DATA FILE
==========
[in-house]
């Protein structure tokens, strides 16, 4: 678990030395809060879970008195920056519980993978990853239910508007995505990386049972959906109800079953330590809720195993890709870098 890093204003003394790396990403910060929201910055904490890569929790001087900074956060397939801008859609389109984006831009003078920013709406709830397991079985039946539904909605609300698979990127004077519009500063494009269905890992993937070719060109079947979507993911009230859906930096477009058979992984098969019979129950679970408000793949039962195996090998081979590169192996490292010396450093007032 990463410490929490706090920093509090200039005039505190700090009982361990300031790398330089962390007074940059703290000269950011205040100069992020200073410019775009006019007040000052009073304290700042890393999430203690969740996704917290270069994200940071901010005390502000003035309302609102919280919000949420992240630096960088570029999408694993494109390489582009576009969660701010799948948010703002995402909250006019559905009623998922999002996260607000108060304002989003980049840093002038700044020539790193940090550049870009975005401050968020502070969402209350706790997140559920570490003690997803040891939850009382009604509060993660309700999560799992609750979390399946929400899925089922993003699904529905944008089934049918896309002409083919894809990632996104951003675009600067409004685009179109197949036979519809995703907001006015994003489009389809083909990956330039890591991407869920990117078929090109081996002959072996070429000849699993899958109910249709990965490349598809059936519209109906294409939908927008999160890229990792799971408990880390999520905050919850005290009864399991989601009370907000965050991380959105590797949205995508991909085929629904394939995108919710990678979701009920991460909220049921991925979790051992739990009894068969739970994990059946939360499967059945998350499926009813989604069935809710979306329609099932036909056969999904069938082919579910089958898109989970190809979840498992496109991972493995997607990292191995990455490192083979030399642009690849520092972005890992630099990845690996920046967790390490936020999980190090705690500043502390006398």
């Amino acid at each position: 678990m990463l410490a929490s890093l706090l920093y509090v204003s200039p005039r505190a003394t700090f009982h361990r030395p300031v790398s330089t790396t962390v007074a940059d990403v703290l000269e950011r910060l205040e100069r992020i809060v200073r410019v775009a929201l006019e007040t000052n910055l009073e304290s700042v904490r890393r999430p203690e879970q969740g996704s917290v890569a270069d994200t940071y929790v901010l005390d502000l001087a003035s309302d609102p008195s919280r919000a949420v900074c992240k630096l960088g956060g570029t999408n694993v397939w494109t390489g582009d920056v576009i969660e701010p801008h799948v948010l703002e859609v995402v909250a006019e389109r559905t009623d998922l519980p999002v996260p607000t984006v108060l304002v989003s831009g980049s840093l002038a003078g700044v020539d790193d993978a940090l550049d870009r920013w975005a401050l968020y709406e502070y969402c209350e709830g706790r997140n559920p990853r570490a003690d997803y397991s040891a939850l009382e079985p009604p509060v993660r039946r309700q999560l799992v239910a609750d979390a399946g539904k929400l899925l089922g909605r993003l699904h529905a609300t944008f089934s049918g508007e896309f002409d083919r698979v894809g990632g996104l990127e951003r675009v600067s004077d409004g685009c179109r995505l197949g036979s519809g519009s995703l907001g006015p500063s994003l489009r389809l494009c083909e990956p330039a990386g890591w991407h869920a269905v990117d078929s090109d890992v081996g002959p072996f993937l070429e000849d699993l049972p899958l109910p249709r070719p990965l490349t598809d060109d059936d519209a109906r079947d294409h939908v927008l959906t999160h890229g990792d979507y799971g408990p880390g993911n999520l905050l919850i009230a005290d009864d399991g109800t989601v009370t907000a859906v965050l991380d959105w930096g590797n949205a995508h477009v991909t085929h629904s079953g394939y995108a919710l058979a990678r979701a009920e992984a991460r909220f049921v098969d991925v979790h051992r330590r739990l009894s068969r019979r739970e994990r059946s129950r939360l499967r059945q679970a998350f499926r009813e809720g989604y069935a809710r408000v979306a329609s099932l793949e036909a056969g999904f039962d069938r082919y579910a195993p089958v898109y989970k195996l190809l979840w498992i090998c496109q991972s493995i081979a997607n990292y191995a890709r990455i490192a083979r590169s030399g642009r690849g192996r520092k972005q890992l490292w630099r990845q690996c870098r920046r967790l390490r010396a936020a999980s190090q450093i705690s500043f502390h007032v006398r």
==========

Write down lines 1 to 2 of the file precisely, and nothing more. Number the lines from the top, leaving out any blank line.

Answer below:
[in-house]
């Protein structure tokens, strides 16, 4: 678990030395809060879970008195920056519980993978990853239910508007995505990386049972959906109800079953330590809720195993890709870098 890093204003003394790396990403910060929201910055904490890569929790001087900074956060397939801008859609389109984006831009003078920013709406709830397991079985039946539904909605609300698979990127004077519009500063494009269905890992993937070719060109079947979507993911009230859906930096477009058979992984098969019979129950679970408000793949039962195996090998081979590169192996490292010396450093007032 990463410490929490706090920093509090200039005039505190700090009982361990300031790398330089962390007074940059703290000269950011205040100069992020200073410019775009006019007040000052009073304290700042890393999430203690969740996704917290270069994200940071901010005390502000003035309302609102919280919000949420992240630096960088570029999408694993494109390489582009576009969660701010799948948010703002995402909250006019559905009623998922999002996260607000108060304002989003980049840093002038700044020539790193940090550049870009975005401050968020502070969402209350706790997140559920570490003690997803040891939850009382009604509060993660309700999560799992609750979390399946929400899925089922993003699904529905944008089934049918896309002409083919894809990632996104951003675009600067409004685009179109197949036979519809995703907001006015994003489009389809083909990956330039890591991407869920990117078929090109081996002959072996070429000849699993899958109910249709990965490349598809059936519209109906294409939908927008999160890229990792799971408990880390999520905050919850005290009864399991989601009370907000965050991380959105590797949205995508991909085929629904394939995108919710990678979701009920991460909220049921991925979790051992739990009894068969739970994990059946939360499967059945998350499926009813989604069935809710979306329609099932036909056969999904069938082919579910089958898109989970190809979840498992496109991972493995997607990292191995990455490192083979030399642009690849520092972005890992630099990845690996920046967790390490936020999980190090705690500043502390006398």